29 If what has been taken does not meet any of those descriptions that will often be the end of the enquiry. There will, however, be borderline cases where an enquiry based on a visual comparison will not yield a result. Take as an example a programme that has no "core" or "heart". Here I have in mind two cinematograph films by the 1960s icon Andy Warhol. The films are "Sleep" and "Empire", films that few people have seen. "Sleep" has been described as "one of the most famous of unseen films": F Camper, "The Lover’s Gaze", Chicago Reader Movie Review, section 1, 28 April, 2000. It is a six-hour (some say longer) film taken by a stationary 16 mm camera of a man sleeping. The reviewer Jonas Mekas writing in the Village Voice (September, 1963) queried whether the film was: "An exercise in hypnosis? Test of patience? A Zen joke?" Empire is a single shot from late dusk to early morning of the Empire State Building taken from the 44th floor of the Time-Life Building. Mr Koch described Empire as "the most profoundly mute motion picture ever filmed": S Koch, Stargazer: Andy Warhol's World and His Films (2nd ed, M Boyars, New York, 1985) at 60. The film has no plot and only two things happen. The sun moves through the sky and, at dusk, floodlights are turned on to illuminate the upper floors of the Empire State Building. If part of "Sleep" or "Empire" is taken, no amount of visual comparison would enable a tribunal to determine whether that part is a substantial part of the film. It would be necessary to consider factors such as the plaintiff's financial interest as well as the defendant's purpose to resolve the issue.

Passing Off

The tort of passing off, a common law as opposed to a statutory remedy, occurs where a person or other entity makes a misrepresentation about goods and services being those of another person or entity and damage results or is likely to result to that other person''s goodwill or reputation as a result of the misrepresentations. Passing off may be considered as a forerunner of the the statutory system of trade mark protection. It was originally quite narrow in scope, applying to products and business names, but has expanded over the years to encompass a whole range of images and associated look and feel or get up of a company and its products.

However, that said the courts consider the tort of passing off is not so easily defined. A generally well regarded starting point are the five elements identified by Diplock J in what is known as the Advocaat Case Erven Warnick BV v. J Townend & Sons Hull Ltd [1980] RPC 31. Those elements are:

  1. Misrepresentation
  2. Made by a trader in the course of trade
  3. To prospective customers of his or ultimate consumers of goods or services supplied by him
  4. Calculated to injure the business or goodwill of another trader "reasonably foreseeable consequence".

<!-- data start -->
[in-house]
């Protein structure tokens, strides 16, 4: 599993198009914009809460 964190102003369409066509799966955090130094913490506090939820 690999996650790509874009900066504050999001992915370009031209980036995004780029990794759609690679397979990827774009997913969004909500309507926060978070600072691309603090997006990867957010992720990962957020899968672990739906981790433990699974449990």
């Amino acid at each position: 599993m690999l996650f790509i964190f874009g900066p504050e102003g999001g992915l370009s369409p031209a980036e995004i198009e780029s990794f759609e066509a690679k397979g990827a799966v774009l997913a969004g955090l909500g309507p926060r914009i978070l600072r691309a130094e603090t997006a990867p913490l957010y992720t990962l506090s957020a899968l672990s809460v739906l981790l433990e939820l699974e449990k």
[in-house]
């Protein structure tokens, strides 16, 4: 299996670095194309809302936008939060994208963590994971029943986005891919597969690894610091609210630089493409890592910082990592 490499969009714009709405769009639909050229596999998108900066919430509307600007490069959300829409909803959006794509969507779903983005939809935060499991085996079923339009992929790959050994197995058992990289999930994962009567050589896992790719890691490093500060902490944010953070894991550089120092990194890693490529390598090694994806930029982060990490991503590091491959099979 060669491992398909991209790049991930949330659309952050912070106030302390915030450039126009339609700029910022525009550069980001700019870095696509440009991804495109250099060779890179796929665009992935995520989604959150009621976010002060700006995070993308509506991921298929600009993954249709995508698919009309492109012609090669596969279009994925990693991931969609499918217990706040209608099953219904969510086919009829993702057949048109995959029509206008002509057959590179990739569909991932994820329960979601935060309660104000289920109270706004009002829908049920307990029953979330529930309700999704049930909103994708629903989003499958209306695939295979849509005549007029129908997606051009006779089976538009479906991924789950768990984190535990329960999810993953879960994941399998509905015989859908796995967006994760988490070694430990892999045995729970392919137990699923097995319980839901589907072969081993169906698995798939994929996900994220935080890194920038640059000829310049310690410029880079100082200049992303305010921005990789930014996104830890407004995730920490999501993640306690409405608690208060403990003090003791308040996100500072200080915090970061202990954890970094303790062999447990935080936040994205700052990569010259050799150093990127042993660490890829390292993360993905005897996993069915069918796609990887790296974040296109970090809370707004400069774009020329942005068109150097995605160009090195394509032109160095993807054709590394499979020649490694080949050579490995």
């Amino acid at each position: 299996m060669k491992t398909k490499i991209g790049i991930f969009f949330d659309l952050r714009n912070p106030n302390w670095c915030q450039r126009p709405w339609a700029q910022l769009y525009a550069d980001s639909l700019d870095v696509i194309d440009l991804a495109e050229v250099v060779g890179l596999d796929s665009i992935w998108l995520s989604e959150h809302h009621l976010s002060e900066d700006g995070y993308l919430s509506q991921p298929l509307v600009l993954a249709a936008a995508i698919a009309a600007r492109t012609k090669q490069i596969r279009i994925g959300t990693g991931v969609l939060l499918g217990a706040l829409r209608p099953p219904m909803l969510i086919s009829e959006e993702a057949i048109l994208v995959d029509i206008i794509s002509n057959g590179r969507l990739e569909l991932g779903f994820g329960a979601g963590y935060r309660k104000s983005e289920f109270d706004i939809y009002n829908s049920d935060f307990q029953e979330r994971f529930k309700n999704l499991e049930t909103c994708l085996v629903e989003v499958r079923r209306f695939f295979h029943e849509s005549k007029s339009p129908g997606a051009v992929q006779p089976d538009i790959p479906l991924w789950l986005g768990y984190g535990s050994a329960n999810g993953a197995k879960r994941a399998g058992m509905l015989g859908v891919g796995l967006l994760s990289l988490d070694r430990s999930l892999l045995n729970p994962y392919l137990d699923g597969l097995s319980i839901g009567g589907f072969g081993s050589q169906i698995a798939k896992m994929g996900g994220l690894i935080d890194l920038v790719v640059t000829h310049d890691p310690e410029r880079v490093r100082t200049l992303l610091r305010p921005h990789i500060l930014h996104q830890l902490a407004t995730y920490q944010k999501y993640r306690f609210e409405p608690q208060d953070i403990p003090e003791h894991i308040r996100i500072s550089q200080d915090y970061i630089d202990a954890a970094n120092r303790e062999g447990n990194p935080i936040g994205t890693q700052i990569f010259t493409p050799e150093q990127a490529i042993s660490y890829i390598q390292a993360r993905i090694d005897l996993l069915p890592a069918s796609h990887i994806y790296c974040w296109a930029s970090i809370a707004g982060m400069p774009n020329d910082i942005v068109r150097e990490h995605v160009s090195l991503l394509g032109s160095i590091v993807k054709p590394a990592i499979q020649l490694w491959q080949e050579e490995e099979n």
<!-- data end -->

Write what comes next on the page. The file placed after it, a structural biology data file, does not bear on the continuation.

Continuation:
5. Which causes actual damage to a business or goodwill or will probably do so.

In the Advocaat Case, Townend started selling egg flip (also known as eggnog) which it successfully marketed as Old English Advocaat. The Dutch firm Erven's had been selling advocaat in the UK since 1911. The UK market accounted for about 76% of their sales. Erven managed to prove in trial that the public believed the UK product was the same as the Dutch product. Diplock J found that ultimately the product was being passed off as something it was not but someone else's product was:

  1. Name advocaat recognised as a distinct beverage
  2. Appellant's product known and recognised under that name and had goodwill attached
  3. Egg flip was not the same thing
  4. Public were induced to believe they were buying advocaat when they weren't
  5. Misrepresentation had caused harm: loss of sales; debasement of name and reputation of advocaat.

Quite clearly the elements in the Advocaat Case would not apply to the facts as far as we know them in this instance. It doesn''t quite end there though for the tort of passing off, because although the Advocaat Case was referred to favourably by Deanne J in the Australian High Court in Moorgate Tobacco Co. Ltd v Philip Morris Ltd (1984) later cases (such as Conagra v McCain which won''t explore here) have preferred just three elements in what has come to be known as the classic trinity; reputation, misrepresentation and damage.

We should also note that is not necessary to have a place of business in Australia or to sell goods here, but it is necessary for a plaintiff to have managed to establish a reputation. This is a question of fact in every instance. Once this has been established the plaintiff will then have to address the likelihood of deception to consumers and damage to reputation of the person or business has to be considered. As may be discerned this type of action does not lend itself as readily as an action for copyright infringement to facts in the present instance.

Misleading and Deceptive Conduct

As with copyright infringement the advantage of pleading this cause of action is that it brings in the jurisdiction of the Federal Court, but this time under the Competition and Consumer Act or CCA. The CCA has been since January 2011 what the Trade Practices Act 1974 was. The CCA contains provisions prohibiting the restrictive trade practices that cause or a cause damage to competition in markets such as resale price maintenance, misuse of market power and the formation of cartels.